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Difference Between Expunged and Sealed Records

Posted in Criminal Defense,Expungement on April 12, 2021

If you or somebody you care about has been charged with and convicted of a crime, then you understand how a criminal record can affect your life. A criminal conviction of a misdemeanor or a felony offense can significantly affect a person’s ability to gain employment, find adequate housing, attend school, and more. Even a relatively minor arrest and conviction can lead to a criminal record that follows a person for the rest of their life. However, there are ways for a person to wipe the slate clean by having their record either expunged or the records sealed. However, even though these two terms may be used interchangeably in the general public, they actually mean different things. Here, we want to discuss the difference between a record expungement and sealing records.

What is an expungement?

The process of clearing an arrest and/or conviction off of a person’s criminal record is called expungement. We used the “and/or” in that previous sentence because it is important to point out that even if a person is arrested and not convicted of an offense, the arrest will still show up on their record. That is why it is important to have a record expunged regardless of whether or not a person is convicted after an arrest.

When an expungement is granted, this means that the entire record of the arrest and conviction is completely taken away. It will be if the incident never happened. The arrest and the conviction will not show up on any background check because it will be as if the person never experienced any of the criminal court processes. A person who has the record expunged will be able to honestly answer “No” to any questions regarding if they have ever had a criminal conviction.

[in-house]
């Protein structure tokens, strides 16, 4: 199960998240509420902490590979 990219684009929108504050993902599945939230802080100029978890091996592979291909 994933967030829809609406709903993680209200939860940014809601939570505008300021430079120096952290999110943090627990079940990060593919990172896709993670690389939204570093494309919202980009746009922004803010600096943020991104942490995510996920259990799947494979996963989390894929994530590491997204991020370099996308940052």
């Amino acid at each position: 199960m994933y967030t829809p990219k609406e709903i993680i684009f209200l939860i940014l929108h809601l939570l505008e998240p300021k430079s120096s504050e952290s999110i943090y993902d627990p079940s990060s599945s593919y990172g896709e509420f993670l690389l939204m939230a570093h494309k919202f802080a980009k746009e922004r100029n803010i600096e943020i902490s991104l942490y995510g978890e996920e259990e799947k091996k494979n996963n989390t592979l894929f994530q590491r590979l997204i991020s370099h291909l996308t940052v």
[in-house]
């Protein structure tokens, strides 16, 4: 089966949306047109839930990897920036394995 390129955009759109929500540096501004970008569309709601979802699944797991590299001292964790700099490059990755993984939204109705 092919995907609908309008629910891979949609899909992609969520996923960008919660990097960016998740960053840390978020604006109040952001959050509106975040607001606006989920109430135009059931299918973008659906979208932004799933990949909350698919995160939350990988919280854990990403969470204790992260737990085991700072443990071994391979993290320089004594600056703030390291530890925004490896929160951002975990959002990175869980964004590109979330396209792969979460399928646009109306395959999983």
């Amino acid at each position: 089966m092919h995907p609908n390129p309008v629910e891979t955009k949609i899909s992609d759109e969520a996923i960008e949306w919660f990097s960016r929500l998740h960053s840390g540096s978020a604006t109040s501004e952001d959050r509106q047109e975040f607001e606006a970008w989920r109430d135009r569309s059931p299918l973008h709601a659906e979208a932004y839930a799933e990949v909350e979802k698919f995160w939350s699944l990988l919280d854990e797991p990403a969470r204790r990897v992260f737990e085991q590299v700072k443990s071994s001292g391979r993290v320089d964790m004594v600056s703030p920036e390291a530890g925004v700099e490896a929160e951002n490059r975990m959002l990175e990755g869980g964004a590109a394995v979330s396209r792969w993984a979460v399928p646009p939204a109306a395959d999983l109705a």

What does it mean to have your record sealed?

Sealed records are a bit different than expungement. While an expungement will completely take off an arrest or conviction from a person’s records, sealing a person’s records does not make the conviction or arrest go away. However, it will, in a sense, give the appearance that the conviction or arrest has been cleared because it will hide the arrest or conviction from most people that can see the records.

However, sealed records can still be accessed by certain parties or even re-opened through a court order in certain circumstances.

How can an attorney help with an expungement or sealing your record?

The process of having a record expunged or sealed can be complicated. It is important to understand that there are various requirements that must be met in order for a person to be eligible for expungement or a sealing of their records. We strongly suggest working with a skilled expungement attorney in Riverside who can thoroughly examine your case and determine whether or not you are eligible.

It is important to understand that when asking for records to be sealed or expunged, an individual is still going up against the “machine” that brought the charges against them in the first place. By “machine,” we are referring to the law enforcement officials, prosecutors, and judges that typically have a strict “law and order” mindset. They also have significant resources that they can use in these situations.

It is not uncommon for prosecutors to make objections that have very little merit when arguing that a record should not be sealed or expunged. This leaves individuals who do not have proper legal representation at a significant disadvantage when it comes to making legal arguments about why they should have their records sealed or expunged. An attorney will level the playing field and help ensure that all of the requirements are met before filing have the records sealed or expunged.